As the Thanksgiving holiday draws near, it’s important to focus on the things we’re thankful for … particularly this year. For one, we’re alive and hopefully healthy. Happy for the most part. We have books, and thanks to romantic suspense, we have excitement.
April Hunt is back with the third book in her Steele Ops series with Fatal Deception. And what better time than November to read about a hunky, cranky veteran who doesn’t like dealing with people, having to do just that. I mean, hello Thanksgiving and crazy Aunt Martha, right? Hunt has scripted a ripped-from-the-headlines kind of tale that’s plausibility makes it all the more nerve-wracking. High security labs and viruses; brilliant scientists and brave veterans; PTSD and bioweapons. Once it starts, it never stops.
Dr. Isabel Santiago’s lab handled a viral load that could “jumpstart the worst pandemic the world had ever seen,” and being that we’re in the middle of a global pandemic, we know that’s not an idle threat. But when her lab is stormed by masked gunmen demanding something called FC-5, she faces the very real threat of taking an ink pen to a gun fight. Thank god for security specialists like Roman Steele and his Steel Ops organization. When they arrive at Tru Tech Industries, the lab’s in a tizzy because not only was the virus stolen, but there’s no record of the bioterrorists even leaving the building.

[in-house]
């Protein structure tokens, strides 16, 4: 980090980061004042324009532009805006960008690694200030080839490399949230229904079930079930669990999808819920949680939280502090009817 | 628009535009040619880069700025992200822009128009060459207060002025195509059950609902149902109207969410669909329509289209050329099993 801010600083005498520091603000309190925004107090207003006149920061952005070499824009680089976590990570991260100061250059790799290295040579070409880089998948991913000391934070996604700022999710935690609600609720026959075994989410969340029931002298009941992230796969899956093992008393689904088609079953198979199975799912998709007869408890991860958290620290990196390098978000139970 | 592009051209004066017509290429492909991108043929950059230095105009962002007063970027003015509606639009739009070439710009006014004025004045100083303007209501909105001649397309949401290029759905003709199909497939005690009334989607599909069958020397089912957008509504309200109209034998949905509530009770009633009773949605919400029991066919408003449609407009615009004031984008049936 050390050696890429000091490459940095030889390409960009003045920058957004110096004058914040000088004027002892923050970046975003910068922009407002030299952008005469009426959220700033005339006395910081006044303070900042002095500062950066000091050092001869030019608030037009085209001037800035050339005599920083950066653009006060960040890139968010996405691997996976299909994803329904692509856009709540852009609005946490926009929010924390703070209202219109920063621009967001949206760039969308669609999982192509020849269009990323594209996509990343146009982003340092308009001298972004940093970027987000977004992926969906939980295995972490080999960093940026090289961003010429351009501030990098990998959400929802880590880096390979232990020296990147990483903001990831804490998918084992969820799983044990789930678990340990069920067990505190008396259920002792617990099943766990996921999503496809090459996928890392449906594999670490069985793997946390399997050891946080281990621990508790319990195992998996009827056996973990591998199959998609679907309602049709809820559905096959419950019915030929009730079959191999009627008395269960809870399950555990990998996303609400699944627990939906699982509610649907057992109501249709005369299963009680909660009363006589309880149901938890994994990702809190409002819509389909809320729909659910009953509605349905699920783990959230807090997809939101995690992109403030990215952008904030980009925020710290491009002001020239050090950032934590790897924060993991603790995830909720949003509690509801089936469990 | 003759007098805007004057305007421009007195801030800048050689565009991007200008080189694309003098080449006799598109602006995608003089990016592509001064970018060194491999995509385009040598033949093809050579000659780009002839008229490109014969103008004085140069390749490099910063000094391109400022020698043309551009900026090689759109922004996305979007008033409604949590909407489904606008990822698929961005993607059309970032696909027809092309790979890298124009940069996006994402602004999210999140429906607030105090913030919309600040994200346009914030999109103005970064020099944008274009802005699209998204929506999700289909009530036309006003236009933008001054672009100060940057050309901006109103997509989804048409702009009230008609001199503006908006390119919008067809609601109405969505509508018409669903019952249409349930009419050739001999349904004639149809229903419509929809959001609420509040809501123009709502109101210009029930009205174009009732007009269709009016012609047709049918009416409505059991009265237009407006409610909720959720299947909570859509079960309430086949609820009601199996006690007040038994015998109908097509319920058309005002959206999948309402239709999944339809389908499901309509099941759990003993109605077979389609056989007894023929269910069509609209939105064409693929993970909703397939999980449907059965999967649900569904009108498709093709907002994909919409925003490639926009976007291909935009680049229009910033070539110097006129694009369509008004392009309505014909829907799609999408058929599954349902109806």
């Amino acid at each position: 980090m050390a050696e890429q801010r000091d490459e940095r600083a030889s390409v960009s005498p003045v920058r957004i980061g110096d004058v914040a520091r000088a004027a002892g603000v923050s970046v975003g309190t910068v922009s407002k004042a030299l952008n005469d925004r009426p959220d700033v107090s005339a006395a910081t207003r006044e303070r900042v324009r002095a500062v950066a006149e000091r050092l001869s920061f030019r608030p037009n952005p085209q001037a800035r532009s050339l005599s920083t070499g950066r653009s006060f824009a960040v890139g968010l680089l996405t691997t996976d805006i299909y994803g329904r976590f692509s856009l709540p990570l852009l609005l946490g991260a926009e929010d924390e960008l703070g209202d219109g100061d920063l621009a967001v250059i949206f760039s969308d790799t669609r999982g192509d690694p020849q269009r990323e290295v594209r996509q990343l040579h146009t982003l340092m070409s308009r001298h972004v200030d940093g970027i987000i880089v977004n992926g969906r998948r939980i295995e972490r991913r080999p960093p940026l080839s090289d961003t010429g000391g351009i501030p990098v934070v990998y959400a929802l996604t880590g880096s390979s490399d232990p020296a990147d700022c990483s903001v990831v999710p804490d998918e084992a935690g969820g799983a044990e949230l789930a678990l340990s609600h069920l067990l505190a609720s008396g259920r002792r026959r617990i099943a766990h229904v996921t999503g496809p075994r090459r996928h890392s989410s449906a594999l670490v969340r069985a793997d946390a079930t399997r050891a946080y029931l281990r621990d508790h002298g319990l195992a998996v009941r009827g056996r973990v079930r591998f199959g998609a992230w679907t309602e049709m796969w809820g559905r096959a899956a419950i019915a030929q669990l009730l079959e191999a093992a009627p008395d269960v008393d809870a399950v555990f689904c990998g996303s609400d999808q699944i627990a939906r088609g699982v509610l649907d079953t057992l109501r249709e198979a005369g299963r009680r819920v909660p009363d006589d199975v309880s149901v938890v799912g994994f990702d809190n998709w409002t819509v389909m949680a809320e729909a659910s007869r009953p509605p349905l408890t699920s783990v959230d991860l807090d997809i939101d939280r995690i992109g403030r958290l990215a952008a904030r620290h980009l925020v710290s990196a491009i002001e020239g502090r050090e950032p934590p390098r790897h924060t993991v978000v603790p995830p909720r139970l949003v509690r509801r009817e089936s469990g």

In a time when he fought to breathe, she made each breath come easier. When he couldn’t see even two feet into his future, she lit up the way like a beacon.
Isa and Roman are equally important to the story; they’re both intelligent and capable. Both reticent and slow to let down their guard with one another. Both flawed, yet mature and smart enough to know when to listen to their hearts.
I tell you, this story just gets better and better with every chapter, every layer of lies and deceit and danger. The plot, coupled with Hunt’s terrific character development and growth, and the pace of the action, this is easily one of my top ten books this year. Really, y’all, this is the very reason I read romantic suspense.